Noristrat only provides pregnancy protection for about eight weeks. This means that you need to have a shot every two months, making it less convenient than other injectables.

However, a possible benefit of the shorter protection period is that people who use Noristrat are able to return to fertility faster once they stop treatment, often within three months.

Combined Injectable Contraceptives

Combined injectable contraceptives (CICs) have both progestin and a synthetic form of estrogen called estradiol in them. These are the same hormones that are used in combination birth control pills, the birth control patch, and the NuvaRing.

CICs are not approved in the United States. They are mainly available in Africa, Asia, and Latin America under different brand names, including:

  • Cyclofem
  • Feminena
  • Lunella
  • Lunelle (This was the first and only CIC approved for use by the U.S. Food and Drug Administration in 2000, but it was voluntarily recalled and discontinued three years later because there were concerns about its effectiveness. Since then, no CIC has been submitted for approval in the United States.)
  • Mesigyna
  • Novafem

CICs are given every 28 to 30 days into the buttock or shoulder.

These shots are said to be 99% effective. However, research has shown that because they only provide protection for 30 days and are, therefore, less convenient, people often miss a shot. This lowers effectiveness.

CICs also contain less progestin than Depo-Provera or Noristerat, so people are more likely to have monthly cycles with this type of birth control.


If you’d prefer to have a birth control option that’s not a daily pill, you might consider having birth control shots instead. You have a few options for birth control injections, and your provider can help you decide which one is right for you based on your contraception and other health needs, as well as your preferences.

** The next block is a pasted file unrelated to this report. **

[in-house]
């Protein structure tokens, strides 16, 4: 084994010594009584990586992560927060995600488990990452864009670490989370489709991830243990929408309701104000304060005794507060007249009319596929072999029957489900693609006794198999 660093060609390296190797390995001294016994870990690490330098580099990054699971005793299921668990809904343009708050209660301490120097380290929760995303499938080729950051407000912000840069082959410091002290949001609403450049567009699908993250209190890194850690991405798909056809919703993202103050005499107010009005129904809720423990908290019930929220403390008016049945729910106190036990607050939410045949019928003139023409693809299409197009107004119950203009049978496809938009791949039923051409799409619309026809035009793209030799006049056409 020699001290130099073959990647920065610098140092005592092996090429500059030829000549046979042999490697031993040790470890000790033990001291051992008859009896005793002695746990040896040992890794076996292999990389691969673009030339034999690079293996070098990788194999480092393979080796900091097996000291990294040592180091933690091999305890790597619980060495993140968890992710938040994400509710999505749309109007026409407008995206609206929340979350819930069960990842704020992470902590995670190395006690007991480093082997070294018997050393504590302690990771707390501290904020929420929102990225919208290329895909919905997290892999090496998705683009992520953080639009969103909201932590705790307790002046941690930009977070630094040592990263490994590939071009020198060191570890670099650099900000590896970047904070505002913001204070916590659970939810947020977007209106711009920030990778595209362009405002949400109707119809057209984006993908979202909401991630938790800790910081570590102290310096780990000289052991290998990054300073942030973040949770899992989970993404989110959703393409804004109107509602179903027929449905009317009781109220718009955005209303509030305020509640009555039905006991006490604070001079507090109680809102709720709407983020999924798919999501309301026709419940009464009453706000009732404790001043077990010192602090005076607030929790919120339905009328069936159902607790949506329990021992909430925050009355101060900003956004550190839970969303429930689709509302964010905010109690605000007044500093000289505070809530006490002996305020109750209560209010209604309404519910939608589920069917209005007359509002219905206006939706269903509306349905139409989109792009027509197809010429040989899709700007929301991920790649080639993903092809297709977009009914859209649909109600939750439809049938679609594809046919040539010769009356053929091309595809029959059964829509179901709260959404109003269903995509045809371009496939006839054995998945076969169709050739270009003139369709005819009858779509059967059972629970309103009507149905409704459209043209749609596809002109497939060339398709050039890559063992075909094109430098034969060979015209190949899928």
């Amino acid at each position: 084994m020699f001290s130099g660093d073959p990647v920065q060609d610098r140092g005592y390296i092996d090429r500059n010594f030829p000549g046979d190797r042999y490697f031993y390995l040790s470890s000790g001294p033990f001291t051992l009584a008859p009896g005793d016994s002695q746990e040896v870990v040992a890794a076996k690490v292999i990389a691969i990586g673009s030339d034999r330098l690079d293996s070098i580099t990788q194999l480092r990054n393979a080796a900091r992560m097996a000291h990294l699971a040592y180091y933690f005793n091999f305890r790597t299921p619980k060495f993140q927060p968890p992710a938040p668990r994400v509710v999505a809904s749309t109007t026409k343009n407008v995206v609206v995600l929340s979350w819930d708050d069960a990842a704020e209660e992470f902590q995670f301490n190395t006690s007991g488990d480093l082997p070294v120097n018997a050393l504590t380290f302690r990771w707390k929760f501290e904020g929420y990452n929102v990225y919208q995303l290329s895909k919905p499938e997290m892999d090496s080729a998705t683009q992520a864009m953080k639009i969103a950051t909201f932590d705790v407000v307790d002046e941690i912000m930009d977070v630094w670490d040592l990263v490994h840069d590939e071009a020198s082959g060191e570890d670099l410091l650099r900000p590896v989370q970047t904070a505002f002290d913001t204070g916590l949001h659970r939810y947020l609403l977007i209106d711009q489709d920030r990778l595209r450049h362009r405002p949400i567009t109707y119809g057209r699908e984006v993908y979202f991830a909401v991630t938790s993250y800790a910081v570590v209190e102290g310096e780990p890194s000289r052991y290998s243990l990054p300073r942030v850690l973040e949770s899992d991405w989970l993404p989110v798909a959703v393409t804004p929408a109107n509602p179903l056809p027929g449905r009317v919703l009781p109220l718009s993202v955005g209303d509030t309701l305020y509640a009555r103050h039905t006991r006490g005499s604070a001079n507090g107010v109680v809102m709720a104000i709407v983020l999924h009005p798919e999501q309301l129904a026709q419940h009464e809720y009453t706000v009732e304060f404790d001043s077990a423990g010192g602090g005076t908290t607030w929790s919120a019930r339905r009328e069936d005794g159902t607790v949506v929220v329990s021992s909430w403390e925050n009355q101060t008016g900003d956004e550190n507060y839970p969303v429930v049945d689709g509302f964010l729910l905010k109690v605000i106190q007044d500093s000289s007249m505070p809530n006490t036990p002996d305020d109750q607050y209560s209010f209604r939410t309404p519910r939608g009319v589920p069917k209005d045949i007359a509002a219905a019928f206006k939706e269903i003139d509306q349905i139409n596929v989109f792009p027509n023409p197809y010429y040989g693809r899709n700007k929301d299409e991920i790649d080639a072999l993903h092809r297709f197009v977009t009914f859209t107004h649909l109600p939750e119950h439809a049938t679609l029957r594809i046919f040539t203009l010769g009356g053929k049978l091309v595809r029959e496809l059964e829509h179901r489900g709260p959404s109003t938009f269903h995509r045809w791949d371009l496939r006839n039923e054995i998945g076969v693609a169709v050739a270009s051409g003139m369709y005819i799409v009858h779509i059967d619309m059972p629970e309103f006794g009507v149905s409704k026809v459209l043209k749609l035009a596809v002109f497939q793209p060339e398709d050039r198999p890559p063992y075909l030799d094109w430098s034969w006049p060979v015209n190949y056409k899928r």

7 Sources
Verywell Health uses only high-quality sources, including peer-reviewed studies, to support the facts within our articles. Read our editorial process to learn more about how we fact-check and keep our content accurate, reliable, and trustworthy.
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  2. MedlinePlus. Medroxyprogesterone.

  3. Food and Drug Administration. Depo-Provera CI (medroxyprogesterone acetate) injectable suspension, for intramuscular use.

  4. World Health Organization. 22.1.2 Injectable hormonal contraceptives. In: World Health Organization Model List of Essential Medicines (21st Edition).

  5. Dean J, Kramer KJ, Akbary F, et al. Norethindrone is superior to combined oral contraceptive pills in short-term delay of menses and onset of breakthrough bleeding: a randomized trial. BMC Womens Health. 2019;19(1):70. doi:10.1186/s12905-019-0766-6

  6. American Pregnancy Association. Lunelle monthly injections.

  7. Jamali B, Kiapoor A, Firoozbakht M, Kazeminavaei F, Taghlili F. Comparing the satisfaction and efficacy of Cyclofem and contraceptive pills among females in Northern Iran: A randomized controlled trial study. J Adv Pharm Technol Res. 2014;5(4):152-7. doi:10.4103/2231-4040.143025

By Dawn Stacey, PhD, LMHC
Dawn Stacey, PhD, LMHC, is a published author, college professor, and mental health consultant with over 15 years of counseling experience.